Indiana University SPEA Edward J. Bloustein School of Planning and Public Policy University of Pennsylvania AIR American University

Poster Paper: Modeling the Impact of Enrollment Patterns on Degree Completion for Community College Students

Saturday, November 14, 2015
Riverfront South/Central (Hyatt Regency Miami)

*Names in bold indicate Presenter

Charles Madsen, Drew Allen, Althea Webber and Janelle Clay, City University of New York
Degree completion among community college students remains a complicated and largely unresolved problem for two-year institutions across the United States. Prior research studies have identified myriad factors that contribute to low rates of community college student retention, graduation, and transfer to four-year institutions. Further complications arise when attempting to examine the ways in which many of these factors are interconnected. One such matter is the enrollment pattern that a student exhibits once he or she matriculates into a two-year institution. Enrollment patterns vary greatly among community college students (Crosta, 2014), and although continuous, full-time enrollment is the ideal enrollment pattern for student success, many community college students are unable to adhere to that schedule (Goldrick-Rab, 2010).

For community college students at the City University of New York (CUNY), data on student persistence and degree completion indicate that very few are able to earn an Associate degree in two years (3-4 percent), and many students take longer than three years. Many students will experience at least one period of non-enrollment (or, stopping-out) while they make progress toward a degree. Although existing research has shown that stopping-out of college decreases the likelihood of graduating, and has explored the factors affecting a student’s likelihood of stopping-out, relatively little is known about the effect that the timing of stopping-out has on a student’s probability of graduating.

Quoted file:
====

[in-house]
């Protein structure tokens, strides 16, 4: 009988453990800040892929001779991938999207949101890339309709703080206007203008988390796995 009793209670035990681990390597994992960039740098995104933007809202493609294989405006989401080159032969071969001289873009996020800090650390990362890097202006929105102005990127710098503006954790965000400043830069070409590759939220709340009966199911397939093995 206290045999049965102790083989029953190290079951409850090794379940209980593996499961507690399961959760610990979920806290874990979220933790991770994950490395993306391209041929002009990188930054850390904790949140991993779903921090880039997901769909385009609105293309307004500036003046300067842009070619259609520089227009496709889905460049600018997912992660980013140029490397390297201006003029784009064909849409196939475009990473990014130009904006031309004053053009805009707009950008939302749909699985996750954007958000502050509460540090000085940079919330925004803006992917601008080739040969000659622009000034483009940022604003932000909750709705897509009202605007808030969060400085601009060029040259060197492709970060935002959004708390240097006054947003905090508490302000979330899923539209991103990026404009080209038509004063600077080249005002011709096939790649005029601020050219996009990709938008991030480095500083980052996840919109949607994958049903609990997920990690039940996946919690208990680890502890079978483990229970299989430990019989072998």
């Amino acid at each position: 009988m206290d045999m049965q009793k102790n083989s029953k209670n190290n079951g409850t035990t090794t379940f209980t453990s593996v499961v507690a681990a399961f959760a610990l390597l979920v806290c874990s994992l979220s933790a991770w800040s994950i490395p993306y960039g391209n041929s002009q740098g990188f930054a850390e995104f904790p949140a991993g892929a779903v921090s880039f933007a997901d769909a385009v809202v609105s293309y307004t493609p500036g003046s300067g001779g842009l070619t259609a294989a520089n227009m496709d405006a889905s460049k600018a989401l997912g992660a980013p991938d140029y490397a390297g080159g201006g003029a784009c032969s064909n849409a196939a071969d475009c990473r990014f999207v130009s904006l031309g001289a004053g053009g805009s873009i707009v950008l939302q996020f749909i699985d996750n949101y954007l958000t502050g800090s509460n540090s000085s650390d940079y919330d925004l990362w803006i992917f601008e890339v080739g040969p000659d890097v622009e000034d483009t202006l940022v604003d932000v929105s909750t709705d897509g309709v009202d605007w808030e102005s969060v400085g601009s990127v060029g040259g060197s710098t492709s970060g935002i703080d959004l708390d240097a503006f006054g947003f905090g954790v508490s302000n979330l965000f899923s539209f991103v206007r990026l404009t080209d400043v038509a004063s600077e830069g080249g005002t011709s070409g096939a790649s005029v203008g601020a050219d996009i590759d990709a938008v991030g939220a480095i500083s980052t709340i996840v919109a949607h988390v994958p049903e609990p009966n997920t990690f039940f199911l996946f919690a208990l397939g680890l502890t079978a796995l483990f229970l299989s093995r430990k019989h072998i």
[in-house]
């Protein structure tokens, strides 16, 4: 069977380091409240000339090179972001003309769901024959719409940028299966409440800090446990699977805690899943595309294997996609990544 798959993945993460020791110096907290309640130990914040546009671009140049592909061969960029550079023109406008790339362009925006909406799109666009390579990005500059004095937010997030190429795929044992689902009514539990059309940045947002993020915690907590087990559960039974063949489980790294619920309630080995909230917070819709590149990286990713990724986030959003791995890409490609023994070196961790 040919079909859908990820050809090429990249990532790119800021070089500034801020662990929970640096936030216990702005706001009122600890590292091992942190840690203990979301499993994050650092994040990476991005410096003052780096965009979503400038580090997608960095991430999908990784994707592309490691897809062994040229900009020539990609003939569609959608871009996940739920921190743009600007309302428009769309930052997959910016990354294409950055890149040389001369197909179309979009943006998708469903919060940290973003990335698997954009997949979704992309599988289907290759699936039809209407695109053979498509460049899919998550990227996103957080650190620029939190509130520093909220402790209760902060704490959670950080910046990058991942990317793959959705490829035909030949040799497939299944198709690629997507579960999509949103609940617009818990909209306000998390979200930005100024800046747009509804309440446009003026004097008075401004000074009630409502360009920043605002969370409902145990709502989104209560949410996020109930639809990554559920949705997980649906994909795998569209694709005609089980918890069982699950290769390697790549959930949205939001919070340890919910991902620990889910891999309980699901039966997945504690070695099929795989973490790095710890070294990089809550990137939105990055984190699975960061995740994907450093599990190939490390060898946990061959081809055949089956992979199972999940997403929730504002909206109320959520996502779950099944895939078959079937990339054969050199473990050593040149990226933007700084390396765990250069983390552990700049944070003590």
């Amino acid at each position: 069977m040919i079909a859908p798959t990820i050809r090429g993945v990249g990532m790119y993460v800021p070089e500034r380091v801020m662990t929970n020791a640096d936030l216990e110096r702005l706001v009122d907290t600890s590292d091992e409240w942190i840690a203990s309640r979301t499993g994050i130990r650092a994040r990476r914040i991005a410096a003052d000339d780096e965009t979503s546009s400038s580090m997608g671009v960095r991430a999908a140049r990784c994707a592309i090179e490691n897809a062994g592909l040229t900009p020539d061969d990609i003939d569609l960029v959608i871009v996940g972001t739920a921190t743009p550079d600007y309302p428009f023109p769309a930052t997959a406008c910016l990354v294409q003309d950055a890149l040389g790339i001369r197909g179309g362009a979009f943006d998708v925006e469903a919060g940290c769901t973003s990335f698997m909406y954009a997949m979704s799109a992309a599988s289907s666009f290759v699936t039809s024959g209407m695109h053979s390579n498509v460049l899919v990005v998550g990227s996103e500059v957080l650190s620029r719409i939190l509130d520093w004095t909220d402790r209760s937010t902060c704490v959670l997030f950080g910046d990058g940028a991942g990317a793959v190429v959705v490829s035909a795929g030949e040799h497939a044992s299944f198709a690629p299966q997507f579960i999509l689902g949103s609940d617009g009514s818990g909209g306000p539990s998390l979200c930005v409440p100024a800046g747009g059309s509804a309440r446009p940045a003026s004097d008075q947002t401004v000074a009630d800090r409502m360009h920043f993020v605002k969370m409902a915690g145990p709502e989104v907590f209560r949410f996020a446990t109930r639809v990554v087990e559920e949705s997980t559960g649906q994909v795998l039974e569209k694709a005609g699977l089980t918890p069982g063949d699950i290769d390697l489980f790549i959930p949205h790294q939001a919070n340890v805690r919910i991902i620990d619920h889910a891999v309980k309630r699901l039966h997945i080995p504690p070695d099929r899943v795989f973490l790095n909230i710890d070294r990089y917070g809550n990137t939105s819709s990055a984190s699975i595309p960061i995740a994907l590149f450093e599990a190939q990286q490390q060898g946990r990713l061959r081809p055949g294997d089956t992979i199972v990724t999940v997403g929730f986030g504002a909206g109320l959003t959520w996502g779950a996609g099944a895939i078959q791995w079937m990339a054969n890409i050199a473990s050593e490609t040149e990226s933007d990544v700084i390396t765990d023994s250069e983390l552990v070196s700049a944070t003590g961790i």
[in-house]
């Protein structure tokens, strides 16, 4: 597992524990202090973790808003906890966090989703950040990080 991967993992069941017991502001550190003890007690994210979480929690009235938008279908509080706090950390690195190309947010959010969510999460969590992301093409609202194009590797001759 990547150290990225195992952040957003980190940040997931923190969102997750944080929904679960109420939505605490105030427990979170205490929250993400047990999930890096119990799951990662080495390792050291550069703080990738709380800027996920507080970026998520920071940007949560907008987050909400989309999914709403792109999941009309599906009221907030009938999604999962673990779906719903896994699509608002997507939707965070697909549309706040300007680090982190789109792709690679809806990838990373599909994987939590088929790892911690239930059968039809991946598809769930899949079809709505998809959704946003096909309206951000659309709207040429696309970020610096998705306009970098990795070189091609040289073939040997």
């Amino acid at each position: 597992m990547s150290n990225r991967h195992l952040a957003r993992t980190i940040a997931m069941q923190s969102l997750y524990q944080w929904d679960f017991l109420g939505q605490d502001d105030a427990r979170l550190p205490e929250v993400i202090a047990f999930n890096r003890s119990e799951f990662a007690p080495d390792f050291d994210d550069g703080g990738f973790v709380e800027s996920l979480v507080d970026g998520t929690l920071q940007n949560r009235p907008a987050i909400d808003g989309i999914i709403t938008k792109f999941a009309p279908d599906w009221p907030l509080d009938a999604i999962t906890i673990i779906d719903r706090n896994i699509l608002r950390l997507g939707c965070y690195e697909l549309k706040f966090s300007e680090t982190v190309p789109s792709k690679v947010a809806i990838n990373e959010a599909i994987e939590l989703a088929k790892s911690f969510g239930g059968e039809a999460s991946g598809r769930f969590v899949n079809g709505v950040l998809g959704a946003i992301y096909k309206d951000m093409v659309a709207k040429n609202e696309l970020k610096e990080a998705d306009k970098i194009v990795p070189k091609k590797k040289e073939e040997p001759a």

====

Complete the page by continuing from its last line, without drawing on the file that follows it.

This paper explores the extent to which various enrollment patterns (specifically, the degree to which students stop-out of college) impact the probability that students ultimately graduate or transfer to a four-year institution. Longitudinal enrollment data were obtained for a pooled cohort of students who enrolled as degree-seeking first-time freshmen from 2006 through 2008 at CUNY community colleges. The total sample included over 30,000 students attending six different two-year institutions. Student records were assessed over a period of twelve semesters (six years) beginning with their term of initial enrollment. Using a discrete-time hazard model – a multivariate regression method seldom employed in educational research – this study was able to model changes in probabilities of graduation or transfer over time (Allison, 1984). Furthermore, the model was able to incorporate the effects of important covariates, some of which remained constant throughout the duration of the analysis (such as race/ethnicity)  and others that changed over time (such as academic credits attempted). This allowed for the effects of enrollment patterns to be calculated while controlling for other explanatory variables, as well as the analysis of interaction effects between enrollment patterns and key demographic traits.

As public policy initiatives continue to recognize the importance of community colleges in providing educational access to groups of students who have traditionally been underrepresented in higher education, a better understanding of these students – specifically as it pertains to enrollment trends affecting degree completion – is needed in order to improve student outcomes. This paper builds on existing knowledge about community college students, advancing a model of student enrollment patterns that may inform the direction of future policy in higher education.